2005 Louis Vuitton Purple Monogram Vernis Houston Tote Bag


Condition: Pristine
Price: Price on request


Be a shining star with this beautiful Louis Vuitton Houston bag and seize the opportunity to get this hard to find purple color, as it was discontinued in 2005. A great bag for any fashionista on-the-go.

  • LM0045
  • Purple vernis leather with natural cowhide trim. The Louis Vuitton Monogram Vernis line was first introduced in 1998. In French "vernis" means varnish which explains the shiny and sparkly effect of the bags. It is a monogram embossed coated leather which is like patent leather and has been released in many different colors throughout the years.
  • Purple leather lining
  • Gold-color hardware
  • Debossed monogram pattern
  • Top zip closure
  • Two top handles, handle drop: 18.5cm (7.2")
  • One main compartment with an internal zip pocket, two patch pockets and a D-ring 
  • This item comes with an original Louis Vuitton production date code.
  • POSITIVELY CONSCIOUS: Purchasing this item continues its narrative and reduces the environmental impact of using new resources. You can be confident that you’re making a better choice for the Planet.
  • The exterior and interior are both in excellent clean condition.
  • This item has been authenticated by our in-house trained professionals. Louis Vuitton does not endorse or participate in the La Doyenne Vintage's authentication process. 
  • Louis Vuitton is a registered trademark of Louis Vuitton. La Doyenne Vintage is neither partnered nor affiliated with Louis Vuitton. 
  • Photos are of the actual item in our possession.
Reference
112-77
Designer
Louis Vuitton
Status
Available
Price
Price on request
Origin
Made in Spain
Dimensions
25 x 29 x 15 cm

Louis Vuitton

Louis Vuitton (1821-1892) started his training apprenticing with a successful box-maker and packer named Monsieur Maréchal in 1837 in Paris. At this time box-making and packing was a highly respectable and refined craft. A specialist in this area had to custom-make all boxes to fit the goods they stored and had to personally load and unload these boxes for their rich clients. In only a few years, Vuitton was well-respected by Paris’ upper class in this craft, one of his clients being Napoleon’s wife. In 1854 he opened his own shop under the name of Louis Vuitton Malletier in Paris. His modern dirt-resistant and waterproof products were of such good quality, that they were soon in high demand. In addition, unlike previous domed shaped trunks, Vuitton’s were rectangular, making them stackable and far more convenient for shipping. One of the oldest names in the business, Louis Vuitton got his start as a layetier (packer) to Napolean III’s wife, Empress Eugénie. After years of studying the foundation of voyage-friendly baggage, Vuitton decided to deconstruct the model and build his own, originally designing airtight canvas trunks with flat bottoms - as opposed to the time’s rounded styles - for stacking and easy storage.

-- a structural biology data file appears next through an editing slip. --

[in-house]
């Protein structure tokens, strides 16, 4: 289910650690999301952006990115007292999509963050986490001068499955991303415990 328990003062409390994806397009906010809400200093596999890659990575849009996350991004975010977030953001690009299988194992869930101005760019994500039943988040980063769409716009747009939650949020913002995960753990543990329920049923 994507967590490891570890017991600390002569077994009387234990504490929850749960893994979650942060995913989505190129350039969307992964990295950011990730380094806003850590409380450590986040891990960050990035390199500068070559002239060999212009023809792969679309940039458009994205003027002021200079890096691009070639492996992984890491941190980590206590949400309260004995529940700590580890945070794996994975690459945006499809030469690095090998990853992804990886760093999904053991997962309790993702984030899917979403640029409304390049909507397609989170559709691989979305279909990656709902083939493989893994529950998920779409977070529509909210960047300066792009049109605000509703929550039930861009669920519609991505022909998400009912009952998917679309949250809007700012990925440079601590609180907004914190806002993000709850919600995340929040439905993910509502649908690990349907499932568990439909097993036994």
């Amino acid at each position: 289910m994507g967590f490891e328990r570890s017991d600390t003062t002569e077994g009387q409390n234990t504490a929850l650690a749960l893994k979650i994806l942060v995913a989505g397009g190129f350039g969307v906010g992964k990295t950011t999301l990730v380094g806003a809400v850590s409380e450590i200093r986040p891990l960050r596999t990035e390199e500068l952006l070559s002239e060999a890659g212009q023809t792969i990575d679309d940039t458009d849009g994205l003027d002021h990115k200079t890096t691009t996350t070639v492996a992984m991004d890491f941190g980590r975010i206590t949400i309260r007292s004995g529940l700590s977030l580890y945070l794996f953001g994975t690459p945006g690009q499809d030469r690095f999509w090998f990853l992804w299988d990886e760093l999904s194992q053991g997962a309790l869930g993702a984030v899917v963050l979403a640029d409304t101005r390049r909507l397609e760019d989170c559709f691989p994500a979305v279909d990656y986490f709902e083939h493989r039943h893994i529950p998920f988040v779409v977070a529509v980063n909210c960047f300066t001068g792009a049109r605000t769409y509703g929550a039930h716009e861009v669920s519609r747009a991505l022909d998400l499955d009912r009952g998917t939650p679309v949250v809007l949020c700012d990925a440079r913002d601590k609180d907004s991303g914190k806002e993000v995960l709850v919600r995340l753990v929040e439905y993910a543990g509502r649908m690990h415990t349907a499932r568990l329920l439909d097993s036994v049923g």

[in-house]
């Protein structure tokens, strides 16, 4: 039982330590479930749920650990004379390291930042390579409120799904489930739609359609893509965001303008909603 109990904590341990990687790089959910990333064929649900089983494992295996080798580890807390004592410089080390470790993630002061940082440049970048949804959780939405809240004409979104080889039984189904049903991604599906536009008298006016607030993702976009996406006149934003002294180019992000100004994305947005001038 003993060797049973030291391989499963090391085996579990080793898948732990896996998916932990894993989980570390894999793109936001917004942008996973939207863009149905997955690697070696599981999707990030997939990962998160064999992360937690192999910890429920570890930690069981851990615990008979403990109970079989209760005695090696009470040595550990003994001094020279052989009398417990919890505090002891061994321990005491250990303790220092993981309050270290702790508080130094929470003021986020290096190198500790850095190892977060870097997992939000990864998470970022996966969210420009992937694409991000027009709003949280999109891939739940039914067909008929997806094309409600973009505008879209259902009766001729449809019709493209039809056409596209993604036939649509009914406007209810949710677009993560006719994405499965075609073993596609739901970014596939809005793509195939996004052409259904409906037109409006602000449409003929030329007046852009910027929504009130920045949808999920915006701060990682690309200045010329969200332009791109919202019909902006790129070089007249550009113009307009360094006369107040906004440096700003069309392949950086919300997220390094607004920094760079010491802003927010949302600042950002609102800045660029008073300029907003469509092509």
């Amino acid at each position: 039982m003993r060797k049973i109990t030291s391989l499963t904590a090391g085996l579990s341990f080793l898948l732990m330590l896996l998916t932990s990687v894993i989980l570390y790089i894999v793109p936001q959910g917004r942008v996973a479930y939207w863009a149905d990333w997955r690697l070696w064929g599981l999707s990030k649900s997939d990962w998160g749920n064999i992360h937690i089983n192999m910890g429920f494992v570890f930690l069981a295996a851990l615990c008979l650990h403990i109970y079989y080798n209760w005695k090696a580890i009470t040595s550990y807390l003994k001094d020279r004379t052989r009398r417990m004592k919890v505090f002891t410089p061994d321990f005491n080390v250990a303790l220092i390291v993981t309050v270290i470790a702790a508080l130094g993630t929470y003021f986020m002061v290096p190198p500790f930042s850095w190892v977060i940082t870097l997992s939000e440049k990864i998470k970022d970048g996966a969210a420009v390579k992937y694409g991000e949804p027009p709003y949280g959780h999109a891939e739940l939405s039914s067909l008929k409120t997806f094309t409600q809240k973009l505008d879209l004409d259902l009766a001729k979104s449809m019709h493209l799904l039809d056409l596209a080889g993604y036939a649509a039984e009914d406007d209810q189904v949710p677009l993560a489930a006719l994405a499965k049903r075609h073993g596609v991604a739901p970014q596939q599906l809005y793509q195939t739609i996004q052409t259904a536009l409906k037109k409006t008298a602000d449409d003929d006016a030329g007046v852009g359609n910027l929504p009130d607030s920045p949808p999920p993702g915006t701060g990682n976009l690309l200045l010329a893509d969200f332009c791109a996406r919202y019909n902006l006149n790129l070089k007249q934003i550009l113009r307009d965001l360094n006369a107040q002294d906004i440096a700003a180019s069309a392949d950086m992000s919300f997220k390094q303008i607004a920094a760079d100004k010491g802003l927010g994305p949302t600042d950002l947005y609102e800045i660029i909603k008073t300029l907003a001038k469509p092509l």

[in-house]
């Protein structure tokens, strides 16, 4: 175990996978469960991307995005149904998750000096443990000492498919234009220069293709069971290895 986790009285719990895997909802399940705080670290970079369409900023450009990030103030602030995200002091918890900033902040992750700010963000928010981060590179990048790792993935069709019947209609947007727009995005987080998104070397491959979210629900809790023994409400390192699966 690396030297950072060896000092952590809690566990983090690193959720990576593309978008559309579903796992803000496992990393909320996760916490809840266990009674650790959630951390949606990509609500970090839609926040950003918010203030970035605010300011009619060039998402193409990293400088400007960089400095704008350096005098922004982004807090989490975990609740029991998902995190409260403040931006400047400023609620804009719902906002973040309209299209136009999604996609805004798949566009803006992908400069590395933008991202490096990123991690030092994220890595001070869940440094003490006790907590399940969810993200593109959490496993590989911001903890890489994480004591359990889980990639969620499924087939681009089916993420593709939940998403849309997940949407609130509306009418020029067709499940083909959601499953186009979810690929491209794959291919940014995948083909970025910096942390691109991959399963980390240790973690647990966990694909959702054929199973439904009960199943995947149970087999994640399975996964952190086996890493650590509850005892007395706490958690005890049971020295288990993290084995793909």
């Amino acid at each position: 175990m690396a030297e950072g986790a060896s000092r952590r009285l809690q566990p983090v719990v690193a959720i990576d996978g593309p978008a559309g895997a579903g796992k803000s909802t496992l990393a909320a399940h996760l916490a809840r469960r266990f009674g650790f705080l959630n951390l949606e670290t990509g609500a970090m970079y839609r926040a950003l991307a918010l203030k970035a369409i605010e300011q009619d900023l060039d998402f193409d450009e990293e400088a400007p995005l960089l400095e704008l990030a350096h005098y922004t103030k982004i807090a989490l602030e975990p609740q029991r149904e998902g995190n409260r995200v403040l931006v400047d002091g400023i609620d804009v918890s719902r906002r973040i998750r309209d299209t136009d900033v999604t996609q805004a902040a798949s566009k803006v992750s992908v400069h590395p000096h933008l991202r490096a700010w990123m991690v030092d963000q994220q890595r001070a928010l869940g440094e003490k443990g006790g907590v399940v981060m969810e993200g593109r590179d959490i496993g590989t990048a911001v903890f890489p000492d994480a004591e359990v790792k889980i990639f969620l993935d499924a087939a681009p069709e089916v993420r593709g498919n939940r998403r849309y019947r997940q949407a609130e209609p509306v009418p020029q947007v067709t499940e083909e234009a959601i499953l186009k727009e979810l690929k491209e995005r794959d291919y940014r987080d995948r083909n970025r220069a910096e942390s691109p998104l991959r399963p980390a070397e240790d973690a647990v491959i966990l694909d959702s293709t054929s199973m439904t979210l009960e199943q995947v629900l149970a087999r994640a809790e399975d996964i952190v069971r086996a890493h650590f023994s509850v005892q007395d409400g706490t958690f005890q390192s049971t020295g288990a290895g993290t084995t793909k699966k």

In 1854 he opened his own shop under the name of Louis Vuitton Malletier in Paris. His modern dirt-resistant and waterproof products were of such good quality, that they were soon in high demand. In addition, unlike previous domed shaped trunks, Vuitton’s were rectangular, making them stackable and far more convenient for shipping. In 1886, son Georges Vuitton (1857-1936) invented the revolutionary locking system that is still used today. When Louis Vuitton died in 1892, Georges took over the company. It was Georges who designed and established the iconic LV monogram. Today, the popular luxury brand can be found internationally and has expanded its products to include clothing, shoes, handbags, jewelry and timepieces.

The seventies found the brand expanding into the Asian market, with new stores in Japan, China, and South Korea. The company merged with Moët et Chandon and Hennessy in 1987, creating the luxury powerhouse anagram LVMH. Amazingly, it wasn’t until ten years later that they went into the ready-to-wear business, hiring New York designer Marc Jacobs in 1997, who immediately added an incredibly lucrative clothing business while bringing Vuitton up-to-date by collaborating with such artists as Stephen Sprouse (who irreverently graffitied bags) and later Takashi Murakami (who added a bubble-gum anime humor to the line).

Today, the label encompasses ready-to-wear, watches, jewelry, home, and, of course, that want-worthy luggage.

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